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7 Unknown Facts About the Black Dahlia Murder

7 Unknown Facts About the Black Dahlia Murder

All of you, who believe that the murder of the Black Dahlia, a.k.a. Elizabeth Short, is still unsolved, please raise your hand. How many of you know who shot Lincoln? And finally, how many know who killed John Kennedy?

These three unrelated, yet notorious murders have gained a following of cynics and conspiracy theorists. All right, two of them have international implications while the third, The Black Dahlia, is most known in the U.S. because it’s about sensationalism at its most grand. There have been many mystery books written on the subject.

Folklore has propelled The Black Dahlia to the status of Jack the Ripper and Lizzie Borden. But here are some interesting notes about the murder. Since he hasn’t been tried in court, we can’t convict now and most likely will never prosecute. And now that he is dead, it may continue as more than legend but a part of history. Here are some interesting facts:

  1. The victim had blue eyes and brunette colored hair and was from Massachusetts, not California.
  2. Elizabeth Short wasn’t just murdered, but dissected and mutilated by having her mouth cut wide on both sides by someone with detailed knowledge of anatomy
  3. The body was discovered in a vacant lot by a woman and her daughter.
  4. She was not murdered at the scene; her body was placed there. Police believed that the murder took place in a home on Franklin Ave. in Los Angeles.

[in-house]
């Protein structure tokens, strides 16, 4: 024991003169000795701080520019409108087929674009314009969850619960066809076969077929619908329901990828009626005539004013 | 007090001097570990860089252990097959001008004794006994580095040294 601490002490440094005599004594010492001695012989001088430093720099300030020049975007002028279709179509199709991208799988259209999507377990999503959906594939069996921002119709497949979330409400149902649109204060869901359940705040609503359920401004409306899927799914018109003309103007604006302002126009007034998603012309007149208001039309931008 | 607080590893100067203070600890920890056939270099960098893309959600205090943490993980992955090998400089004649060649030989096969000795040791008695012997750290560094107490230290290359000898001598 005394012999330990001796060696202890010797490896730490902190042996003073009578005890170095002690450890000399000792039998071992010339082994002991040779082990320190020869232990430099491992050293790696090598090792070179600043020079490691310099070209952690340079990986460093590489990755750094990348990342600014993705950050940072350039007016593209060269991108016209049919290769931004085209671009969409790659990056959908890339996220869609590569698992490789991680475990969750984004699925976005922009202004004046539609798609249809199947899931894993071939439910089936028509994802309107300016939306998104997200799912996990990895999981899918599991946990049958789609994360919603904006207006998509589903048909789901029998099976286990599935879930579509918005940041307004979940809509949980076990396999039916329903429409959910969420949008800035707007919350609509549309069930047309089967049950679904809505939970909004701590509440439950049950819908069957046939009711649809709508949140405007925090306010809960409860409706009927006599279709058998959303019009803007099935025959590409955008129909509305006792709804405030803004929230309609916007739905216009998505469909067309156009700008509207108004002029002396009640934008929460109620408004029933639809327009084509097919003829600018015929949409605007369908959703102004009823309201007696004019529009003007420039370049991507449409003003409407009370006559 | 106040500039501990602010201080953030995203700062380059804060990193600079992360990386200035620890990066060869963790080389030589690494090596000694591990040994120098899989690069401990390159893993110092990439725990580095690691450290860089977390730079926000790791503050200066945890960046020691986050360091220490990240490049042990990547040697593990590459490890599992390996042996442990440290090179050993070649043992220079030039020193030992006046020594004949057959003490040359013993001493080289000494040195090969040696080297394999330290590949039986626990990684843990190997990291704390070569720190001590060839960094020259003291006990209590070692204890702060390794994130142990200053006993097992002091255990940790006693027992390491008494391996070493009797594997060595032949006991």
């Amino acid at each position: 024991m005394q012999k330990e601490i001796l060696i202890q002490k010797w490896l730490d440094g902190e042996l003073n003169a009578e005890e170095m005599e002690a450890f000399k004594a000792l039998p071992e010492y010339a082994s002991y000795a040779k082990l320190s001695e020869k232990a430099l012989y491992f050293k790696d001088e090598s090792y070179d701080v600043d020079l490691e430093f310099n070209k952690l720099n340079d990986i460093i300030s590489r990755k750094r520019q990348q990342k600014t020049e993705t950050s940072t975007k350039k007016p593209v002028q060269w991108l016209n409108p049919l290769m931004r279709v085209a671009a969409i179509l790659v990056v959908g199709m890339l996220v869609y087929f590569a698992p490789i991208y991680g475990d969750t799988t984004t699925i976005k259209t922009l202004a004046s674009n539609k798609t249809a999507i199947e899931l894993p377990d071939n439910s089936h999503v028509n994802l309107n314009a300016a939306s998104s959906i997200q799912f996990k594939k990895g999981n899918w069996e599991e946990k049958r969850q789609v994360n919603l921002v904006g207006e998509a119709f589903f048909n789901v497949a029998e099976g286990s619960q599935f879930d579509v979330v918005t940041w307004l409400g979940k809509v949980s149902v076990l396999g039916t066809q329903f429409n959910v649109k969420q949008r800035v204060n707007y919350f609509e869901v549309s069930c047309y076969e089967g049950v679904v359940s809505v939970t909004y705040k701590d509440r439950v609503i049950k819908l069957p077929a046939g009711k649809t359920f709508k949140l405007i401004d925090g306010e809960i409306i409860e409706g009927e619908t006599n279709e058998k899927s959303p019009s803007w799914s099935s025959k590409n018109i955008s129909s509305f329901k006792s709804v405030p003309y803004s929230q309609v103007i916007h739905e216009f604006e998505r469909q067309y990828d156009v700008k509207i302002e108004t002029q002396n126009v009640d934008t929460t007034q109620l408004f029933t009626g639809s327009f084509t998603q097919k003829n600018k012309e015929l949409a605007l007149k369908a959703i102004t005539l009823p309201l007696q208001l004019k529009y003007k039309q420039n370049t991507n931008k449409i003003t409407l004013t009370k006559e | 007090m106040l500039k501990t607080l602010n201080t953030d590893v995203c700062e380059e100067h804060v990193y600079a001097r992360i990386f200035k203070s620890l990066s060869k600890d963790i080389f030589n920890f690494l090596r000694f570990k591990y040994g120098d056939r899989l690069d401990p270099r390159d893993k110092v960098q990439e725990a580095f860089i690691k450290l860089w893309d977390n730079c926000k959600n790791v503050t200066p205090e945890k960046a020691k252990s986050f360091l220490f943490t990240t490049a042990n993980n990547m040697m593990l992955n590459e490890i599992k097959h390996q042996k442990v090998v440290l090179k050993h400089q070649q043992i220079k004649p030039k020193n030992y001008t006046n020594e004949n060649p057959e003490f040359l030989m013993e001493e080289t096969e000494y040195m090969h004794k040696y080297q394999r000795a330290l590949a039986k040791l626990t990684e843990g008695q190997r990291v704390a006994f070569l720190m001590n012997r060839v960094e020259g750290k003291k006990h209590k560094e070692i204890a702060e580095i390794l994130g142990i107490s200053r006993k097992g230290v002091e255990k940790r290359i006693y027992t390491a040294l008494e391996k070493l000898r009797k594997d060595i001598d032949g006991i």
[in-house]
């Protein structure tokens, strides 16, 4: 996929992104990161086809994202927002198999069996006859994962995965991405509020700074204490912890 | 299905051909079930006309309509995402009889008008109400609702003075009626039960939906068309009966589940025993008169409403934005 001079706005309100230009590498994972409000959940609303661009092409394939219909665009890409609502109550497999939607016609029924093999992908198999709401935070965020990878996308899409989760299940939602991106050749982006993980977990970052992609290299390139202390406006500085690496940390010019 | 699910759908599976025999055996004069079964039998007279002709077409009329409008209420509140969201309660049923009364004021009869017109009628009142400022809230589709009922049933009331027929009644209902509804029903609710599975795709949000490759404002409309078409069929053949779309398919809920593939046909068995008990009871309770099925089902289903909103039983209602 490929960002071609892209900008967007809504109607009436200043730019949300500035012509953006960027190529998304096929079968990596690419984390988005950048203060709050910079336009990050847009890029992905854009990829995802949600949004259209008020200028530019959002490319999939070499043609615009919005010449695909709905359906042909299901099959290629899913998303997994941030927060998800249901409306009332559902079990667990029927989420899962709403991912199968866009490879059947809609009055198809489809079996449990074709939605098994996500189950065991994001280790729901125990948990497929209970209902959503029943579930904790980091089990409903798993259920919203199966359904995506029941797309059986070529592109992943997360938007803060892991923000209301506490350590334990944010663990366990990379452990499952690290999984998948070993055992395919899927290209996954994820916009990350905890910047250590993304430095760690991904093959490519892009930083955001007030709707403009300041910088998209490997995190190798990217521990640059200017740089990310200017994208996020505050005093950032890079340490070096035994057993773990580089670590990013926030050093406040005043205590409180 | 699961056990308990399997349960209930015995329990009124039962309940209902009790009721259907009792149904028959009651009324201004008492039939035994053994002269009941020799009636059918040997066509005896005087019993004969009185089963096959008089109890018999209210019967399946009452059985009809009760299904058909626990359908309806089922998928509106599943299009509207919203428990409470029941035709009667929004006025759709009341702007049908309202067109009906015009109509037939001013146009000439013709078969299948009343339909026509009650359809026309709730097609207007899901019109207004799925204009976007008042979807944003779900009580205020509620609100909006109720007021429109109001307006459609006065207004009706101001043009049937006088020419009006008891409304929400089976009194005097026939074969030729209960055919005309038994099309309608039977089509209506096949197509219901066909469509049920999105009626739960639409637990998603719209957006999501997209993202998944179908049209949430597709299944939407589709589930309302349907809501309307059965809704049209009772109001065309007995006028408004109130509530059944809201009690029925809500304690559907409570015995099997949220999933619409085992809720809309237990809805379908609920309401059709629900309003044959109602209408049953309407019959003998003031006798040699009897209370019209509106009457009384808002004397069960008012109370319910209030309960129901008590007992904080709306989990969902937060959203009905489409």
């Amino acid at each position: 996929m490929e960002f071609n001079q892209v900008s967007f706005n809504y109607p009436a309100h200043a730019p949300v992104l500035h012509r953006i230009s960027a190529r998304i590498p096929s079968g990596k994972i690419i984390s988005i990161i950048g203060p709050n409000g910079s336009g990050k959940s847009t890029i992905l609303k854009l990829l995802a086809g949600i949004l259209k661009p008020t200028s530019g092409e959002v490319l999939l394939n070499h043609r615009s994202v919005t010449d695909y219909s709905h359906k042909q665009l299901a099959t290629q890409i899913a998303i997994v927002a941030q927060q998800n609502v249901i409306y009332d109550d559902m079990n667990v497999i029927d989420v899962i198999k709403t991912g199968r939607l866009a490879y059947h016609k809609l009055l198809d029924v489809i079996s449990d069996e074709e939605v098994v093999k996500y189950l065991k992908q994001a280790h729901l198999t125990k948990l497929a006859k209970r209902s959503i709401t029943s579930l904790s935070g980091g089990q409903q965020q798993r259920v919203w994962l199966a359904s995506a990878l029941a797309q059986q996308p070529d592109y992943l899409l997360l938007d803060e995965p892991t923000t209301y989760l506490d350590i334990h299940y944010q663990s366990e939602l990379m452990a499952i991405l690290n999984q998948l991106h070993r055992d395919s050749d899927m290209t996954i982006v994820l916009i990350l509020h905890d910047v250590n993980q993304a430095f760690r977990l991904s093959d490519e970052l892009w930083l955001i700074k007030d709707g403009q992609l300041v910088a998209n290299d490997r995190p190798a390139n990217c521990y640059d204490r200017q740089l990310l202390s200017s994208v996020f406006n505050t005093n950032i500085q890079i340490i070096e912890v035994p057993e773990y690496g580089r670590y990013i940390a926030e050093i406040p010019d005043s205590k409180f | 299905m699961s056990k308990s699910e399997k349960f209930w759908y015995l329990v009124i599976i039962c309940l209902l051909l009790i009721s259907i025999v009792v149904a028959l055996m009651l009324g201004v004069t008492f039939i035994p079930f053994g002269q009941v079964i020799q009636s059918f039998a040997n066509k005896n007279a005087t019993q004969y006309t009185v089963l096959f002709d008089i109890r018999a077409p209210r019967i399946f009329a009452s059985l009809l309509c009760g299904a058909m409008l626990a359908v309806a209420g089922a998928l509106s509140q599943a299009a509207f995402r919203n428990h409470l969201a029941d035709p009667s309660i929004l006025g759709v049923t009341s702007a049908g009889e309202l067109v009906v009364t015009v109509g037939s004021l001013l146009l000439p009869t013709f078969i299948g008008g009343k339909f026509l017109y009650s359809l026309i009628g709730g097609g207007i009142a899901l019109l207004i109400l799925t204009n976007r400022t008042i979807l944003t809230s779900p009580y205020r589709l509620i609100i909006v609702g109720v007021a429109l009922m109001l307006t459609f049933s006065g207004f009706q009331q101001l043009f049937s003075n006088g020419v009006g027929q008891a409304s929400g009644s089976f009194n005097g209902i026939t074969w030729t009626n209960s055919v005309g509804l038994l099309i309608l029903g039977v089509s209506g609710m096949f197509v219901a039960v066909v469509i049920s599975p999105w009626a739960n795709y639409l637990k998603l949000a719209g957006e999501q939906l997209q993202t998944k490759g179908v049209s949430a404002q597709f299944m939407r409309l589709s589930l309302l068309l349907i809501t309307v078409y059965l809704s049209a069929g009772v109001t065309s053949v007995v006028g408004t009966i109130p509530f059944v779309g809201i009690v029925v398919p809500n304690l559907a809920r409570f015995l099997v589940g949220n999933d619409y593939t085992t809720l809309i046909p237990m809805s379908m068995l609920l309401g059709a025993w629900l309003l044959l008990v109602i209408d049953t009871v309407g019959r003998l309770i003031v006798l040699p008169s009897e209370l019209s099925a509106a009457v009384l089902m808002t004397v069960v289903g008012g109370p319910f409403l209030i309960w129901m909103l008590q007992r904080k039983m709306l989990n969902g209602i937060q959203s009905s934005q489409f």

5. Reporter Will Fowler and photographer Felix Paegel were the first to arrive on the scene before the police!
  6. The secretary of Dr. George Hodel, the alleged murderer, was writing a manuscript about him when she died suddenly and the manuscript disappeared.
  7. The killer taunted police with a series of written notes after the murder took place.

The reason the killer was never charged or indicted for the crime, even though the police had known who he was shortly after the crime took place, had more to do with blackmail and corruption as much as anything else. The physician who was in charge of the public health in Los Angeles County was Dr. George Hodel. Venereal disease was not only dangerous in the late 40’s and early 50’s but a taboo that few people would even talk about it. Dr. Hodel treated some members of the police department and the judiciary who contracted venereal disease. They feared he would go public with their names if he was indicted.

Shortly after the murders, and there were more than one, Dr. Hodel was involved in a sensational incest trial involving his 14 year old daughter. He was acquitted of the charges on Christmas Eve and left for the country where he remained for many years.

His daughter gave birth to a girl that was immediately given up for adoption to a black restroom attendant in Reno, Nevada. Dr. Hodel maintained a distant contact with the new parent, keeping tract of his offspring as she struggled in this dual world.